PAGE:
NPR News

The Tunisian Interior ministry identified the suicide bomber in Tuesday's bus attack as a 27-year-old Tunisian man named Houssam Abdelli.

The Interior Ministry released a statement Thursday:

Turkey says audio from the cockpit supports its position that Turkish pilots repeatedly warned a Russian military plane that it was violating Turkish airspace before shooting it down.

Dalia Mortada reports for NPR that the surviving Russian pilot continues to deny the signal.

Turkey says it warned the Russian Su-24 fighter jet 10 times before Turkish F-16s shot it down on Tuesday, but Russia maintains the jet was flying over Syria at the time.

Library of Congress

It’s a trope to say America has a long tradition of welcoming immigrants. This is only partially true. It also has a long tradition of treating immigrants with open discrimination and even violent hostility.

The current debate over whether to accept Syrian refugees has echoes of a different time when another wave of people were leaving a Mediterranean country. They were seen by some Americans as being so alien in religion, culture, education, politics and law, that they could never be assimilated. They were even suspected of ties to terrorism. These were the Italians.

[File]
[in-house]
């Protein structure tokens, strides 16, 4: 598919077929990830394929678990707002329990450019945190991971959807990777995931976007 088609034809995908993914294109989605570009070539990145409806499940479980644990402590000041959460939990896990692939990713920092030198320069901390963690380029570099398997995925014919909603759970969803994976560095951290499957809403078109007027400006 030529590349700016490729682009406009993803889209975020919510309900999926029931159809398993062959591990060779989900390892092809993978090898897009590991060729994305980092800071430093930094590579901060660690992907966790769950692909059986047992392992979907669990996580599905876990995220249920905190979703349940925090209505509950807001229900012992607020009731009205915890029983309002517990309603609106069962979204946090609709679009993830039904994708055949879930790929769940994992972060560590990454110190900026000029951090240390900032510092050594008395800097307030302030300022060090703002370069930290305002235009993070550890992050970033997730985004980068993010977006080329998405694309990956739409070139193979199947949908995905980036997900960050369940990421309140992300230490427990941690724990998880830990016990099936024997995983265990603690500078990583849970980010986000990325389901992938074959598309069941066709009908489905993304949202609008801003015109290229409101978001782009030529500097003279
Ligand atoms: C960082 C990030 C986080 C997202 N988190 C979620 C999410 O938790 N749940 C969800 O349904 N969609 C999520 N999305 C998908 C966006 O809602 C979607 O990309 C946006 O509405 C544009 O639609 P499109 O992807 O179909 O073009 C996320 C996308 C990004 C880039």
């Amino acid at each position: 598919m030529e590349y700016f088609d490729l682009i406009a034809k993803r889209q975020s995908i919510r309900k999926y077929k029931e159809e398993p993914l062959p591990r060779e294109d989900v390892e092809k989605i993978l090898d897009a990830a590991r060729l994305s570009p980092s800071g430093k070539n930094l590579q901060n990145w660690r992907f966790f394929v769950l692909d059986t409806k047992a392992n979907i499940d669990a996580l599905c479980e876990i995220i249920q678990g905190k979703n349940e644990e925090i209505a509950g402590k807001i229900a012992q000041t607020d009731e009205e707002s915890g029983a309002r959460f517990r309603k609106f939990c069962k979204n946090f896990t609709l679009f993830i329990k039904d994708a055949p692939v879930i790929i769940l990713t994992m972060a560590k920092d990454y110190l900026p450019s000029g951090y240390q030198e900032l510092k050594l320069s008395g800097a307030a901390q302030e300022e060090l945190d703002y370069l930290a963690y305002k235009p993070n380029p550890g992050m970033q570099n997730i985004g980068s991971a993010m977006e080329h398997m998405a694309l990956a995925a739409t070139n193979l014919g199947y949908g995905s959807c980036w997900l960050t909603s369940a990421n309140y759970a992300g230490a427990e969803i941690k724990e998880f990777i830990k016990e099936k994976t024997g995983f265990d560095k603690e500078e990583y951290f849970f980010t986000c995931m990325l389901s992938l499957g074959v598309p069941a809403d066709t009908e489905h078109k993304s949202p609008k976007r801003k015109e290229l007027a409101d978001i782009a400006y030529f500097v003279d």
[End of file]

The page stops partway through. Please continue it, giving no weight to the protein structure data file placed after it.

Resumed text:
Neil Hall

A diamond robbery at a safety deposit vault in London earlier this year was the ‘largest burglary in English legal history,’ according to prosecutors at a trial for four men accused of pulling off the heist.

Three of the men are accused of conspiracy to commit burglary, while a fourth man is accused of conspiracy to conceal, convert or transfer criminal property, and other charges. Four others have pleaded guilty to conspiracy to commit burglary in connection with the crime.

This is the time of year that ancient Greeks gave thanks to the goddess Ceres for bringing forth a bountiful harvest. Modern planetary scientists give thanks to a different Ceres — not a goddess, but the largest object in the belt between Mars and Jupiter.

Studying Ceres should help researchers gain a better understanding of how our solar system formed, and they'll soon have unique new data about Ceres from a NASA spacecraft called Dawn, which is spending this Thanksgiving heading for its closest, and final, orbit around the dwarf planet.